Exercise is good for us and we know it. It can be a struggle to get out of bed before dawn to walk some days, especially if we stay up too late. The next morning we just can’t bear to rise. On this morning, though bleary, we rose and plodded out the door.

Typically the lark to Mr. Harris’ I’d-rather-be-sleeping self as we walked he wasn’t the only one feeling a bout of sleep inertia. My brain fuzzy and my thoughts foggy, I felt like I needed another two hours of rest. For some reason, when I am awoken while dreaming, it is so much harder to get moving. I may be up and active, but my brain is actively seeking a sofa to nap on.

Shuffling in our speedy way, I chirped on about at least it wasn’t pitch dark anymore. It helped somewhat and then we were wide awake.

“Look at that,” he said, pointing. My thoughts squirreled a moment and my body tensed as my eyes and brain tried to connect the image in my mental process. “Oh,” I startled. “That’s a huge dog,” though as soon as I said it, the synapse fired and instantly I knew what was before us.

At nearly the same moment the revelation hit, he corrected, “That’s no dog. It’s a bear!” We watched him lope in that drunken, broken fashion bears seem to have and I could see how shaggy the fur was even in the low light. The bear started to turn away and it would have been a mere glimpse, but the large dog at a nearby house began sharply barking.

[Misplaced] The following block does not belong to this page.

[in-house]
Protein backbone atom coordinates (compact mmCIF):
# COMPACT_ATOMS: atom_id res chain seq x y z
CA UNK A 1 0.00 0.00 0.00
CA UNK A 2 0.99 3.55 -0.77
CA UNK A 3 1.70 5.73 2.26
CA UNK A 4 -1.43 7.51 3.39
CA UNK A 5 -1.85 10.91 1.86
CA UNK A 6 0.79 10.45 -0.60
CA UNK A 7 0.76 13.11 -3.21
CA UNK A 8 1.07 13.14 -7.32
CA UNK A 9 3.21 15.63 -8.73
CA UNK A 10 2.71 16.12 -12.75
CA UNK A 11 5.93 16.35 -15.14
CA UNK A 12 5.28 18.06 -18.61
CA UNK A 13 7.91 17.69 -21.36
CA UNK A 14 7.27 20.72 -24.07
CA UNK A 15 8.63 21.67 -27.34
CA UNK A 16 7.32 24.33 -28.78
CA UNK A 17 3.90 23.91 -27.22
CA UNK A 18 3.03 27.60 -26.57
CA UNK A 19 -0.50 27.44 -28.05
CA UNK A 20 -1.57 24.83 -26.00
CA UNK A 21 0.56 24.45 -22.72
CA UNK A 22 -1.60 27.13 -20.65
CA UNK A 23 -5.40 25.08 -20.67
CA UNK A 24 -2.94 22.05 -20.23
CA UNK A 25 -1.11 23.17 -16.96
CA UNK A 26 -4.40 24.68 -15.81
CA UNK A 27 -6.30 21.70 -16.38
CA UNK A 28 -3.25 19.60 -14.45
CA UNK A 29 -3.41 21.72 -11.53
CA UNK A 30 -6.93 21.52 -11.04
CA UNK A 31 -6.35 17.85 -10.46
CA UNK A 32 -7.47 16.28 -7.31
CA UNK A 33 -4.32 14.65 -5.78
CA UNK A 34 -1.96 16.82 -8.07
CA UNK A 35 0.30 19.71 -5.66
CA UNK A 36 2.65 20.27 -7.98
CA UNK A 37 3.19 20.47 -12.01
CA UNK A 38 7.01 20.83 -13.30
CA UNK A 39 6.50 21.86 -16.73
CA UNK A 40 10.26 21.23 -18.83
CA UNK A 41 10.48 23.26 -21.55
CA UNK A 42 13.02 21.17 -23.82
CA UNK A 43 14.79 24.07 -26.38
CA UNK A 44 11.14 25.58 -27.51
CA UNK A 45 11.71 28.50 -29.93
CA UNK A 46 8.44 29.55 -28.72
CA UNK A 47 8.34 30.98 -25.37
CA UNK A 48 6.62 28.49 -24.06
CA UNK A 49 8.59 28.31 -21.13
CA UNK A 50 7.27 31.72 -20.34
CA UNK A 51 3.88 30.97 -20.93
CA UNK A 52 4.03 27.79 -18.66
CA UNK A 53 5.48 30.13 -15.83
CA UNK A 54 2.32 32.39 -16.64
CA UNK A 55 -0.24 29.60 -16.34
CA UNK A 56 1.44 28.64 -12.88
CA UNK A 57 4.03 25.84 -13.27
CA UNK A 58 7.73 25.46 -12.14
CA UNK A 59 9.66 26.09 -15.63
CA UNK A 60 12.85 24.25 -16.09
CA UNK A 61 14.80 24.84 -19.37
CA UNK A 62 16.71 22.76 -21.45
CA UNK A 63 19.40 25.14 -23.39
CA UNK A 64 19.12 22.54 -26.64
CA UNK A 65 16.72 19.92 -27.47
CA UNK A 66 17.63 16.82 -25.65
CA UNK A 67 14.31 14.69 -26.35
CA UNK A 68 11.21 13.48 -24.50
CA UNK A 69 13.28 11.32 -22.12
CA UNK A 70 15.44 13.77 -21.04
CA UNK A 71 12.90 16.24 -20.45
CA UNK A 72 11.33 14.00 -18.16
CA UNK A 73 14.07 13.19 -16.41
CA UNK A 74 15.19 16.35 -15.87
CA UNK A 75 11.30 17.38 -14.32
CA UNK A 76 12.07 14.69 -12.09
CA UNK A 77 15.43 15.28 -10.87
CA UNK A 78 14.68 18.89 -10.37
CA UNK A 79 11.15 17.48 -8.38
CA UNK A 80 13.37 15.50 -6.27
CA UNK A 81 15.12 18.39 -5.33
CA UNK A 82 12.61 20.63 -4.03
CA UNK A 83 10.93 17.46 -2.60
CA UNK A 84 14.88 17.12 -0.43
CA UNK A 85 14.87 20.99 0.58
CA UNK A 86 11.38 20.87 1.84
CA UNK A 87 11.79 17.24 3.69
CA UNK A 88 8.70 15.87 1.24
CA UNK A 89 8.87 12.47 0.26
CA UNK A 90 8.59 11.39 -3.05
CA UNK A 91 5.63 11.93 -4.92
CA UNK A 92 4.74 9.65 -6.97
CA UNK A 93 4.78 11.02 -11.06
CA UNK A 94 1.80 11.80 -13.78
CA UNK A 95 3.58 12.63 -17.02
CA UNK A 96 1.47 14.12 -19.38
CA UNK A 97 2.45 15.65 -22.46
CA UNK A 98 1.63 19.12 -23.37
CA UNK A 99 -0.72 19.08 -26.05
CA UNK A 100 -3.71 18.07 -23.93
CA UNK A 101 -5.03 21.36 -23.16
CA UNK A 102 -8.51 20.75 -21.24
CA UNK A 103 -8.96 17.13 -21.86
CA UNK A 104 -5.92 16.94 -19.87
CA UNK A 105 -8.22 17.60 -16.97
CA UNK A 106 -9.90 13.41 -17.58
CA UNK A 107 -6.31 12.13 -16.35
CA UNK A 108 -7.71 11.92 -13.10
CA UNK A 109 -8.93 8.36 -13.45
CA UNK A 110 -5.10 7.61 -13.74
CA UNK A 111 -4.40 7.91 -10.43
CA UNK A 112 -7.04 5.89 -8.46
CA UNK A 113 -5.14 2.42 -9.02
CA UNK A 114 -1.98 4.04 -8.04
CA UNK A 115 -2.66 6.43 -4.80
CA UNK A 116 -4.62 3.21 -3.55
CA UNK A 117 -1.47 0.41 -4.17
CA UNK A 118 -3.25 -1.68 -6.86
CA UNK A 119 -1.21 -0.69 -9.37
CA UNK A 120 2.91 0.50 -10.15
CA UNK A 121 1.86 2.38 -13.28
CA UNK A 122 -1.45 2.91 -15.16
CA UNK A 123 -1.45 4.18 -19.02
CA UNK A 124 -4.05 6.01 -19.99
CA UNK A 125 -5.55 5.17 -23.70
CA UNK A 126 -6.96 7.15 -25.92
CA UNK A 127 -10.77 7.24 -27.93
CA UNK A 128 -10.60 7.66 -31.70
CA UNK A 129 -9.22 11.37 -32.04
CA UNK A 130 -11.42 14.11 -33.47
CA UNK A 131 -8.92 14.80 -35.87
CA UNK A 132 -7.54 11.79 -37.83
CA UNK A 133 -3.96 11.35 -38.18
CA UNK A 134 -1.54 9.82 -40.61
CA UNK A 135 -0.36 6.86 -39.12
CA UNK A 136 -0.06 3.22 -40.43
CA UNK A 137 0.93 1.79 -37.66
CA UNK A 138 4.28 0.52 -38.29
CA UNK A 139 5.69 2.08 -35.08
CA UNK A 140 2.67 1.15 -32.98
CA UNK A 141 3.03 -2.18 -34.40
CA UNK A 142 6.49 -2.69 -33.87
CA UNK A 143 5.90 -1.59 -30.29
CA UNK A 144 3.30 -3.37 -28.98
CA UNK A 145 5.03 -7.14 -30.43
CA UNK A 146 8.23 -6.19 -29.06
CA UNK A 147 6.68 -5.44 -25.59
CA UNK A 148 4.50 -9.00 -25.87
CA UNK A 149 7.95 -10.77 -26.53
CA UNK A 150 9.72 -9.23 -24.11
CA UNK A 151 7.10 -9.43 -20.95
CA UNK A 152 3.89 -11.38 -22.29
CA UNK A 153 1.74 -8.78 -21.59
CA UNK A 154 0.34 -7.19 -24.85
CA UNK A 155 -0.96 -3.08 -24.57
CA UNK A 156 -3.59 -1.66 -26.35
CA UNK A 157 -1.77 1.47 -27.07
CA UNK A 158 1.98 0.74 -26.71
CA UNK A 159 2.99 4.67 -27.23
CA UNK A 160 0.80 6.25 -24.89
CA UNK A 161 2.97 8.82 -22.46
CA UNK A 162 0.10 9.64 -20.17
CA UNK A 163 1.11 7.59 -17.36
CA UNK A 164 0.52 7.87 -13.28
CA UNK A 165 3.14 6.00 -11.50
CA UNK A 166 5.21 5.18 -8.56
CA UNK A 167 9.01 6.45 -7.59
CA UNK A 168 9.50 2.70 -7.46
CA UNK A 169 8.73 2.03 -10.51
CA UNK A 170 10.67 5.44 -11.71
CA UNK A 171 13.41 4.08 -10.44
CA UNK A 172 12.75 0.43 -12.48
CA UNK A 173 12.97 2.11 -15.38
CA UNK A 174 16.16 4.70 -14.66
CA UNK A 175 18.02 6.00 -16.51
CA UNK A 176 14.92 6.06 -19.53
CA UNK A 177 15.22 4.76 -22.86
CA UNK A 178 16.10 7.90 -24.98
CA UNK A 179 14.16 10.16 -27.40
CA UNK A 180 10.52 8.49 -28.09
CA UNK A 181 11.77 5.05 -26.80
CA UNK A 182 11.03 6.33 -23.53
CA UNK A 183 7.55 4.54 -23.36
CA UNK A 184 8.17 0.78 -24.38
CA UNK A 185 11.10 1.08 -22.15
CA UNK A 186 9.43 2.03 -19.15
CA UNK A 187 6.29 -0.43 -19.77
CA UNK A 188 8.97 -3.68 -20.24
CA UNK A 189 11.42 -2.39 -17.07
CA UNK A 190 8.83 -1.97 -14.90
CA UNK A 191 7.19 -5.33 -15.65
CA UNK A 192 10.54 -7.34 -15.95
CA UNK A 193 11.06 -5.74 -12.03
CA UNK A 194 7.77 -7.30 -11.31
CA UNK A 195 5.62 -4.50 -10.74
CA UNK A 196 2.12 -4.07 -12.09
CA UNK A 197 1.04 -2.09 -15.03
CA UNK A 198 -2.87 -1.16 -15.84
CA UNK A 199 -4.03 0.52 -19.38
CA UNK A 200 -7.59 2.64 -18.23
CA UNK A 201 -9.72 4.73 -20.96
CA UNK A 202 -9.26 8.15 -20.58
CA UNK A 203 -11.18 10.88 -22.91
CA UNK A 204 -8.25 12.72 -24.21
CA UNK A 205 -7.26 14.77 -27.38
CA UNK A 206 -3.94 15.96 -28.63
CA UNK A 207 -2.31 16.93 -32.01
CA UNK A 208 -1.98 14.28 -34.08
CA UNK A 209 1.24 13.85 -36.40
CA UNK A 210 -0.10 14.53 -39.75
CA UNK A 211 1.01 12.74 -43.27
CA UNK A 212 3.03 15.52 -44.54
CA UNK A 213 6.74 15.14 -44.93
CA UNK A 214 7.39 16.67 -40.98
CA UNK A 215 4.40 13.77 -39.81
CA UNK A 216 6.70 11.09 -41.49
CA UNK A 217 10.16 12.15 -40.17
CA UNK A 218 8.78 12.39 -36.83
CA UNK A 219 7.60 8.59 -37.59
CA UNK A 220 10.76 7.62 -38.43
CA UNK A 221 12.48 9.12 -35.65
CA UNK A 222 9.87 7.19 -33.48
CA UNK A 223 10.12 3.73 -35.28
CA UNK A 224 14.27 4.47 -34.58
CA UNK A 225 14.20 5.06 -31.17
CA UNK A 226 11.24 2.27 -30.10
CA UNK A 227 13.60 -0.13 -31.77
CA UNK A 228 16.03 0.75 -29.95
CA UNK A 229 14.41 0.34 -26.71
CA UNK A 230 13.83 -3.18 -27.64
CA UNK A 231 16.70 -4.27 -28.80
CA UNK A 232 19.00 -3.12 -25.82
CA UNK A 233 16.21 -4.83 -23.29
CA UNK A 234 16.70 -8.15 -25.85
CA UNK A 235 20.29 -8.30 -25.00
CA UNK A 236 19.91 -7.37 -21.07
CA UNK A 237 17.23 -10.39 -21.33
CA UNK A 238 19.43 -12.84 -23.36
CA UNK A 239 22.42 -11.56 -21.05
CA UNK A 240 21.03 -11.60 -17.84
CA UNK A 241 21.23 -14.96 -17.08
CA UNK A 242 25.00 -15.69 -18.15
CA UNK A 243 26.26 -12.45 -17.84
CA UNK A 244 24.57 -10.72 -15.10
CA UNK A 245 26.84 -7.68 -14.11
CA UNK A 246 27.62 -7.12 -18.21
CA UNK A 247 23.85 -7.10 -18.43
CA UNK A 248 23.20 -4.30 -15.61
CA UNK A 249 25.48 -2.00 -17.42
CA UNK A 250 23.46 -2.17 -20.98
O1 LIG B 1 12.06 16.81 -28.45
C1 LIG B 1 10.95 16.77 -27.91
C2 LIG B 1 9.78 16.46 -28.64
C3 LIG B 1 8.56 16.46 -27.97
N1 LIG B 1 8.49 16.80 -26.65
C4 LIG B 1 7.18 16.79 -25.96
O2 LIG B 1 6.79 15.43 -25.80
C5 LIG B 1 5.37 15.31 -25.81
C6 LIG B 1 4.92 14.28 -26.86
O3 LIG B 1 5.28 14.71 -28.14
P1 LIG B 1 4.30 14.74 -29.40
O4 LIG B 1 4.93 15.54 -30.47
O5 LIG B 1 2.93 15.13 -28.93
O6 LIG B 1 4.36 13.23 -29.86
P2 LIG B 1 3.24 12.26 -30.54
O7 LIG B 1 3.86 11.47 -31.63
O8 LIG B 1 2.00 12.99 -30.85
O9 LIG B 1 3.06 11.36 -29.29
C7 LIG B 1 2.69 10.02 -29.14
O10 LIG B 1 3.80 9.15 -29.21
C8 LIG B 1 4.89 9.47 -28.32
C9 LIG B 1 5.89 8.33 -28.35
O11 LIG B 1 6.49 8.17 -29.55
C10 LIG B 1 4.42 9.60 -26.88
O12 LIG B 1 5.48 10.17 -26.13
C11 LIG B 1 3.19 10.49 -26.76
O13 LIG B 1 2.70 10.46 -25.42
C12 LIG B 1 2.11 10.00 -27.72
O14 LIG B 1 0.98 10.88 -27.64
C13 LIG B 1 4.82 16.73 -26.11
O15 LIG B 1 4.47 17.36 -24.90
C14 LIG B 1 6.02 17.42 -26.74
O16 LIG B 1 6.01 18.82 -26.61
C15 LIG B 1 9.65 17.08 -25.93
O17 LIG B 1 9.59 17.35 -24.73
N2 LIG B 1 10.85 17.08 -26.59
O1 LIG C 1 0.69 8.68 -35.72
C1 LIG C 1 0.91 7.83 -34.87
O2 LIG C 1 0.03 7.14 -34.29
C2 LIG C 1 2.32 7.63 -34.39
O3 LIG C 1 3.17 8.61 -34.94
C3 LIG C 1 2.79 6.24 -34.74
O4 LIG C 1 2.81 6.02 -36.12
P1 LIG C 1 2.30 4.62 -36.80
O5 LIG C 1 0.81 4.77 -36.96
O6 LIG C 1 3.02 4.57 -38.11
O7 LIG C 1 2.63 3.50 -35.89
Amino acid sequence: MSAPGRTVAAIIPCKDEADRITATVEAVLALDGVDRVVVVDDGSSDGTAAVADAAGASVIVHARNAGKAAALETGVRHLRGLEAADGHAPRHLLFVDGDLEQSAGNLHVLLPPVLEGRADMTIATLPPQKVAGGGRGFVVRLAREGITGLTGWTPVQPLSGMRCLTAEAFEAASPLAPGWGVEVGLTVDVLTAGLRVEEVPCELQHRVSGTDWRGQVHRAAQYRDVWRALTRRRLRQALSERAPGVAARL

Mr. Bear came back our way. We marveled as he staggered around a bit while choosing direction and then loped away up the service road toward Highlands Hammock State Park.

Dancing in semi-sleepy fashion I chortled about how exciting it was to finally see a bear again after all these years. Even better, it was undoubtedly the best bear sighting I’ve had since coming to Florida. That’s saying something considering I spent 20 years as a park ranger. Just twice had I seen one and never for such duration.

I took photos, but in the low light the grainy outcome made it impossible to see the bear. It looked more like one of those Big Foot postings you see online. Later, I was delighted to see folks had shared a brief video and multiple photos of the bear on Facebook. Noting the location, I marveled how the bear was using the parcels of land purchased specifically for this reason.

This smart Ursus Americanus was using the plots of land purchased to expand the boundaries of our local state park specifically to ensure wildlife had natural corridors to move around. Absolutely delighted to be in a community that lies between several of these, we see wildlife often.

If you’re not bearing the excitement of this large omnivore well, here’s some good news. He’d rather eat your pet food than your pets and he’s way more frightened of you than you may be of him. Just ask Big Foot. Your chances of seeing either of these is pretty slim, so count yourself lucky for even a glimpse.

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